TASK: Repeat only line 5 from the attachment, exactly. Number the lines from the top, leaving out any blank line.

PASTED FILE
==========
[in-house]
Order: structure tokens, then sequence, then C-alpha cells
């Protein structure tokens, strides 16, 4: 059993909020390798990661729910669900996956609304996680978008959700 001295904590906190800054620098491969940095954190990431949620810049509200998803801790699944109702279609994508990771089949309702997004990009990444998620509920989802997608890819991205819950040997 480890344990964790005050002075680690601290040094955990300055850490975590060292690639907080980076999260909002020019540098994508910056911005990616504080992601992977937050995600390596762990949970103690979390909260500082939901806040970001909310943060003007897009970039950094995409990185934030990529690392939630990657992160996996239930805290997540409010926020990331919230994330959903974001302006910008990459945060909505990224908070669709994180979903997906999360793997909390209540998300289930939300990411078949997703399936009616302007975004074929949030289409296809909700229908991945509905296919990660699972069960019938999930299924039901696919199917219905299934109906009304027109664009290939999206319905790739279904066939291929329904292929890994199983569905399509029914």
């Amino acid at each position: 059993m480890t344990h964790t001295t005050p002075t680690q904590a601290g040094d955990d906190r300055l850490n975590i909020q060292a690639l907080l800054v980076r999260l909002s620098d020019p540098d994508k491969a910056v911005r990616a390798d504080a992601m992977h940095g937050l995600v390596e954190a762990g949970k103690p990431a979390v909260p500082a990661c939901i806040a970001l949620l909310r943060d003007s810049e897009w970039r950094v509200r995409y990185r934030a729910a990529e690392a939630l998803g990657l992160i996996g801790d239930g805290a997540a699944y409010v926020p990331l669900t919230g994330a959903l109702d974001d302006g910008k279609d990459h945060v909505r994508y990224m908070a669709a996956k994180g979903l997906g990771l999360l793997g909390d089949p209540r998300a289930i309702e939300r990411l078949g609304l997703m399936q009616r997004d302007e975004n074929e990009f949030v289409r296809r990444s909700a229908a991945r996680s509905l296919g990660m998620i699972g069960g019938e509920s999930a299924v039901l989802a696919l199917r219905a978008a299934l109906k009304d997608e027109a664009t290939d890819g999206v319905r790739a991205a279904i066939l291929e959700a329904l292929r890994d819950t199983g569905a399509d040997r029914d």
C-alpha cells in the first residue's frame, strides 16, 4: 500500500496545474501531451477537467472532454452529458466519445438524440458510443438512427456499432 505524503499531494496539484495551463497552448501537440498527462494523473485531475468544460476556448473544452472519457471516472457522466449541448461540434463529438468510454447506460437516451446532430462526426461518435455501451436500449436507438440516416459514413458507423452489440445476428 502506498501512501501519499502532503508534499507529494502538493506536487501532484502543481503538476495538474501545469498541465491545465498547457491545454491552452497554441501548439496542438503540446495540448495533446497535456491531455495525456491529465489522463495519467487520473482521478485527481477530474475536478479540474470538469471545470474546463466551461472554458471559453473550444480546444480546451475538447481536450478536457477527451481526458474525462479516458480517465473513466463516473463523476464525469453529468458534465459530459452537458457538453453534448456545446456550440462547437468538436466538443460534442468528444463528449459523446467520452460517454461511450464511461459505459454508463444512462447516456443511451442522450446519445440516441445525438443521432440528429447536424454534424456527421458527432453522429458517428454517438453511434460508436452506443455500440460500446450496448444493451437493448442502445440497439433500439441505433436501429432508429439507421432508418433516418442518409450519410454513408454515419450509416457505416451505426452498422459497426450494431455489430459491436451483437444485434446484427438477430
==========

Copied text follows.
C-alpha cells in the first residue's frame, strides 16, 4: 500500500496545474501531451477537467472532454452529458466519445438524440458510443438512427456499432 505524503499531494496539484495551463497552448501537440498527462494523473485531475468544460476556448473544452472519457471516472457522466449541448461540434463529438468510454447506460437516451446532430462526426461518435455501451436500449436507438440516416459514413458507423452489440445476428 502506498501512501501519499502532503508534499507529494502538493506536487501532484502543481503538476495538474501545469498541465491545465498547457491545454491552452497554441501548439496542438503540446495540448495533446497535456491531455495525456491529465489522463495519467487520473482521478485527481477530474475536478479540474470538469471545470474546463466551461472554458471559453473550444480546444480546451475538447481536450478536457477527451481526458474525462479516458480517465473513466463516473463523476464525469453529468458534465459530459452537458457538453453534448456545446456550440462547437468538436466538443460534442468528444463528449459523446467520452460517454461511450464511461459505459454508463444512462447516456443511451442522450446519445440516441445525438443521432440528429447536424454534424456527421458527432453522429458517428454517438453511434460508436452506443455500440460500446450496448444493451437493448442502445440497439433500439441505433436501429432508429439507421432508418433516418442518409450519410454513408454515419450509416457505416451505426452498422459497426450494431455489430459491436451483437444485434446484427438477430